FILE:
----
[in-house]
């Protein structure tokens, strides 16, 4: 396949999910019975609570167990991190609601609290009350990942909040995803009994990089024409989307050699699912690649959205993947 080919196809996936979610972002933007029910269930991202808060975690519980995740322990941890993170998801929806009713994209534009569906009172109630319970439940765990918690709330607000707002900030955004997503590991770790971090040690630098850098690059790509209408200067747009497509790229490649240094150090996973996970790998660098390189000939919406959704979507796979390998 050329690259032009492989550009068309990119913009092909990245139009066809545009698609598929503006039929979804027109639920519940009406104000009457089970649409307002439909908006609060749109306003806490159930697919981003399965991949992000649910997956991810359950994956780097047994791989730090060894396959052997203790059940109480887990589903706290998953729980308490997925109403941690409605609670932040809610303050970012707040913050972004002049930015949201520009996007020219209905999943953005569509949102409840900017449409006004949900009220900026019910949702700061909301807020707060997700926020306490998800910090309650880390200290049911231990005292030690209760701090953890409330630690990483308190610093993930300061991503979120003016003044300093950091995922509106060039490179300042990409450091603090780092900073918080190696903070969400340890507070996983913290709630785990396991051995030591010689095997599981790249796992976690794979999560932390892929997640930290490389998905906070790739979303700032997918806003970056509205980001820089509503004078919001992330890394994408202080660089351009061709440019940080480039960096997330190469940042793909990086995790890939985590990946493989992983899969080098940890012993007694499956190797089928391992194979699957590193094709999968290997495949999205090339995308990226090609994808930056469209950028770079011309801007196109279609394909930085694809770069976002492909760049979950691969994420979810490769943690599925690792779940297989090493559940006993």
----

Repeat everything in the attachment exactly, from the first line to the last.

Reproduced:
[in-house]
């Protein structure tokens, strides 16, 4: 396949999910019975609570167990991190609601609290009350990942909040995803009994990089024409989307050699699912690649959205993947 080919196809996936979610972002933007029910269930991202808060975690519980995740322990941890993170998801929806009713994209534009569906009172109630319970439940765990918690709330607000707002900030955004997503590991770790971090040690630098850098690059790509209408200067747009497509790229490649240094150090996973996970790998660098390189000939919406959704979507796979390998 050329690259032009492989550009068309990119913009092909990245139009066809545009698609598929503006039929979804027109639920519940009406104000009457089970649409307002439909908006609060749109306003806490159930697919981003399965991949992000649910997956991810359950994956780097047994791989730090060894396959052997203790059940109480887990589903706290998953729980308490997925109403941690409605609670932040809610303050970012707040913050972004002049930015949201520009996007020219209905999943953005569509949102409840900017449409006004949900009220900026019910949702700061909301807020707060997700926020306490998800910090309650880390200290049911231990005292030690209760701090953890409330630690990483308190610093993930300061991503979120003016003044300093950091995922509106060039490179300042990409450091603090780092900073918080190696903070969400340890507070996983913290709630785990396991051995030591010689095997599981790249796992976690794979999560932390892929997640930290490389998905906070790739979303700032997918806003970056509205980001820089509503004078919001992330890394994408202080660089351009061709440019940080480039960096997330190469940042793909990086995790890939985590990946493989992983899969080098940890012993007694499956190797089928391992194979699957590193094709999968290997495949999205090339995308990226090609994808930056469209950028770079011309801007196109279609394909930085694809770069976002492909760049979950691969994420979810490769943690599925690792779940297989090493559940006993």